A teacher who puts the notes in Jupiter or someone who uses webmail USP identify with their passwords to the remote server. It is important to keep these passwords secret, for reasons óbivas. But beyond the limitations of the human brain, which can not remember complex passwords, you have two other problems.
First, the user enters gas chromatography the password in your browser (Internet Explores, FireFox, Chrome, etc.), which then sends it to the remote server. Anyone who can intercept the communication between the browser and the servers at USP can capture these passwords. And it's not difficult to intercept network traffic.
The solution to both problems is encryption, which can ensure the privacy, integrity, communication and authenticity of the identity of who is on the other side of the communication channel. If both sides, the browser and the remote server, share a secret (one secret password or key), can build a secure channel of communication.
[BUT! As I said in previous post, encrypt without authentication has no value. gas chromatography If you do not know who you're communicating, you better not try to encrypt gas chromatography their messages because your safety is illusory.] gas chromatography
The question is how to distribute these new passwords / secret keys? It is not feasible for all users webmail.usp.br physically go on CCE to exchange a secret. It's a chicken and egg problem like, you need to share a secret before communication, so that the user can use the identification password safe, but how can you tell a secret about a non-secure channel? Public key encryption
Public key cryptography (or asymmetric) seems to solve this issue. Amazingly, you can establish a secure communication channel with someone gas chromatography just knowing gas chromatography a number, which can be public (!). You can encrypt your message with this public number and only the other side (the owner of a secret number corresponding to the number public) can decrypt. For example, if you give this number 30 81 89 02 81 81 00 BD 20 0D D6 B5 8A 6C A2 E7 1C 1E 40 31 26 97 69 C9 B3 A7 4B FD 8E DB CE 38 F9 79 51 19 67 6F 7B D6 D5 54 6B DF 4E E0 2F 4B A4 67 14 1B 85 34 18 A3 C2 E5 28 74 FF 7E 5B 82 6D 7C A7 91 4C EF C1 18 99 70 FF 57 0B AD CF 6D 96 26 06 F0 B6 C2 3E 11 0D 04 9A 0D 5B FC 65 7F 51 20 OF 8C 3E 09 2F 56 1E 44 56 6E 11 33 C5 40 25 9D A7 BE F7 17 FD 10 EC 84 DD AB F5 D6 FA 03 16 41 7C 44 86 OF 99 02 03 01 00 01
No! How do you know that actually this number belongs to or is associated with stoa.usp.br domain? Again, there is the egg and the chicken problem: an impostor could well present a public key to an unsuspecting any browser. gas chromatography Just because I said that this is the public key of stoa.usp.br domain does not mean anything! (How do you know that I am who I say, we are talking about communication distance).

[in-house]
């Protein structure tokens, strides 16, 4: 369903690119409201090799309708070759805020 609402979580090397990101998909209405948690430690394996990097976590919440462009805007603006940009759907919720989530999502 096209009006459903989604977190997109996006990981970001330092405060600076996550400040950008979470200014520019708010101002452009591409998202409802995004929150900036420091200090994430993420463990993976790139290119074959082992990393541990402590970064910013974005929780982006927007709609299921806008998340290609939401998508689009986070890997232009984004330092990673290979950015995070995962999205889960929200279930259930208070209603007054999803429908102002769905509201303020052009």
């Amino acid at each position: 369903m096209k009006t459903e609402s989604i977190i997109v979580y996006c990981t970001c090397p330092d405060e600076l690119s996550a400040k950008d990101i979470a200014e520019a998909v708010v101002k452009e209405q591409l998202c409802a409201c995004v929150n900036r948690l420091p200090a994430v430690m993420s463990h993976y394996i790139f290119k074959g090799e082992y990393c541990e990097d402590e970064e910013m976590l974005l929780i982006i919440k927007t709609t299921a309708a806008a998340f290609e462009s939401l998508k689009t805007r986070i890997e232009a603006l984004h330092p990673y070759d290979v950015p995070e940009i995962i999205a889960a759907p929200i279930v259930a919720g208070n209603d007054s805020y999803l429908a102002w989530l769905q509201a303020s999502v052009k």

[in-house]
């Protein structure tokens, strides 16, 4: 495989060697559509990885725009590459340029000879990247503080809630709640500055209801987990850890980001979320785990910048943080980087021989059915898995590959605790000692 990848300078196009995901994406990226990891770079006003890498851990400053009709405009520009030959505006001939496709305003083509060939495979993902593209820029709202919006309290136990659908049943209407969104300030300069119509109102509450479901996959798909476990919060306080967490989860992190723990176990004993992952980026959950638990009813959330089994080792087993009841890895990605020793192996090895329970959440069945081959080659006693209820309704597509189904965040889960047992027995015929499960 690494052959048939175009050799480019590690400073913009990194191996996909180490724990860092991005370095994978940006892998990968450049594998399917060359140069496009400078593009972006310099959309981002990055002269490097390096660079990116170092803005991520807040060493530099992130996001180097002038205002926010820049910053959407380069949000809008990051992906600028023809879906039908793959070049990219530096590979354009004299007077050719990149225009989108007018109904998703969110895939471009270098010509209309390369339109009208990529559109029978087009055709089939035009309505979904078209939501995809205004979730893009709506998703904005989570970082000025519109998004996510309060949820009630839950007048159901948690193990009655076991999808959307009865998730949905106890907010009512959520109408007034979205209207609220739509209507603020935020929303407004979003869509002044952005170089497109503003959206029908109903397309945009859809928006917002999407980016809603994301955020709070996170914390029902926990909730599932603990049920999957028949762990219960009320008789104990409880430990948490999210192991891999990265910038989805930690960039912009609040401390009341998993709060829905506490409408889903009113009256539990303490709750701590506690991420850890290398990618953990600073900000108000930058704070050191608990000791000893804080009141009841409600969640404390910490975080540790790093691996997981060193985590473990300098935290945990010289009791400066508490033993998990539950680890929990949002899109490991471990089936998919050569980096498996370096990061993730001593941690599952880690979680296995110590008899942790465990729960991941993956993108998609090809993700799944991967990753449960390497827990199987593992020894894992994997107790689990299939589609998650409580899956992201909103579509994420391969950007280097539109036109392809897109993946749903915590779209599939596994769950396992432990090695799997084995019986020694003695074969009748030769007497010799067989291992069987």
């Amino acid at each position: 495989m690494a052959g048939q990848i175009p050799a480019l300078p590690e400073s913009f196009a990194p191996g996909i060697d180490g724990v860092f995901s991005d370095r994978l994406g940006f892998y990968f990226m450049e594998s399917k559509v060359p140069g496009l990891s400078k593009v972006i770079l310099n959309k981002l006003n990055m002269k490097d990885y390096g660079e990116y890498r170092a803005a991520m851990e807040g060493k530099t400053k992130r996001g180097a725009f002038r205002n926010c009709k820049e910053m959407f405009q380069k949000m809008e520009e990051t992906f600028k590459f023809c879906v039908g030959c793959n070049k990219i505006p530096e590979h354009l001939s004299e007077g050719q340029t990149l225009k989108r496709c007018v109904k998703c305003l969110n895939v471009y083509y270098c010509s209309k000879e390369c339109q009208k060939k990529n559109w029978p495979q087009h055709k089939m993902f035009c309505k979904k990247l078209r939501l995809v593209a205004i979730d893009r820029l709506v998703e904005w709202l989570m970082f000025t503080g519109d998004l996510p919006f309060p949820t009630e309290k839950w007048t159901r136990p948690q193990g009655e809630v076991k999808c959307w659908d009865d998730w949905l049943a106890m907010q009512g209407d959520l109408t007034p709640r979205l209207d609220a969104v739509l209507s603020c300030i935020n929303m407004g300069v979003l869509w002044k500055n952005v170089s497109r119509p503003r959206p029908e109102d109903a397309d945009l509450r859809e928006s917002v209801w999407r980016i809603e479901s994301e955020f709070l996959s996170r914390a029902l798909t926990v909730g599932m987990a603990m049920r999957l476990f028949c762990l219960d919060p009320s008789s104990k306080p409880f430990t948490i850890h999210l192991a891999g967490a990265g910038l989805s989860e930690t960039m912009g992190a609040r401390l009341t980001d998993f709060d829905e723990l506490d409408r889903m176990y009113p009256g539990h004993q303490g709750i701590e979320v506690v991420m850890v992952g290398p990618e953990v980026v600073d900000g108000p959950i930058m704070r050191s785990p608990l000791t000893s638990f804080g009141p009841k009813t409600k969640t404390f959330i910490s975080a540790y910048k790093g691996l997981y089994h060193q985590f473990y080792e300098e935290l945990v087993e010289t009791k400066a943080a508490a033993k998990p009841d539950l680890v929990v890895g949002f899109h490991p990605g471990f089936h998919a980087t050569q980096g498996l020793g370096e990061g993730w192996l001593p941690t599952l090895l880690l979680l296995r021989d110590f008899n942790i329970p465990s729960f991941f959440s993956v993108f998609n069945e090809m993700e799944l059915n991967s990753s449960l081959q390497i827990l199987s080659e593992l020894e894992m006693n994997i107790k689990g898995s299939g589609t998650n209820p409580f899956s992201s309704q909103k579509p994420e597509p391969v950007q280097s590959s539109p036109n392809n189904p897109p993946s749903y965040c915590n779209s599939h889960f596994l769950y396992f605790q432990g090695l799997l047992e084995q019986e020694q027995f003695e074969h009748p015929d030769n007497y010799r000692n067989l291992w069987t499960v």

Public key infrastructure would be a solution. In this system, "Certifying Authority" (CA) where everyone trusts "sign" a certificate, basically saying that this public key really belongs to this domain. gas chromatography If you visit a site using http s (note the "s" for secure), your browser and the server do a little dance. gas chromatography
The server says, "This is my public key, you can use to encrypt (for example) your password." The browser says "oh yeah? How do I know it's you?". The server shows your certificate, "See? This certificate says that this public key belongs to the domain" exemplo.com. "The browser thinks" hmmpf, anyone can make a fake certificate. "But the browser can check the authenticity of certified by the signature of the entity in which everyone trusts (Thawte, the image below).
Fix a problem: what are the entities that everyone trusts? The government? A company in the US? It is the egg and chicken again! But then come the vendors gas chromatography / browsers and operating systems vendors: they effectively say that "Certifying Authorities" are reliable. If the so-called "root certificate" from the CA that signed the stoa.usp.brestá certificate installed in your browser, and
Anyway, this is the technology we have. But what happens if the site presents a certificate that is not signed by an entity approved by the browser makers? See what my browser gas chromatography do when a website shows me a certificate that is not signed by an entity that you trust:
Indeed, it is the terrifying gas chromatography user interface is correct, because a certificate signed by an unknown entity is indistinguishable from an attack "Man in the Middle", where the attacker intercepts and-encodes all traffic. Again, without knowing who is speaking, encrypt gas chromatography the traffic gas chromatography is completely useless. Self-signed certificates
In my opinion, certificates that are not signed by CAs already pre-installed in the common user browsers are worse than useless. There is, in principle, the possibility of installing the root certificate of a CA any n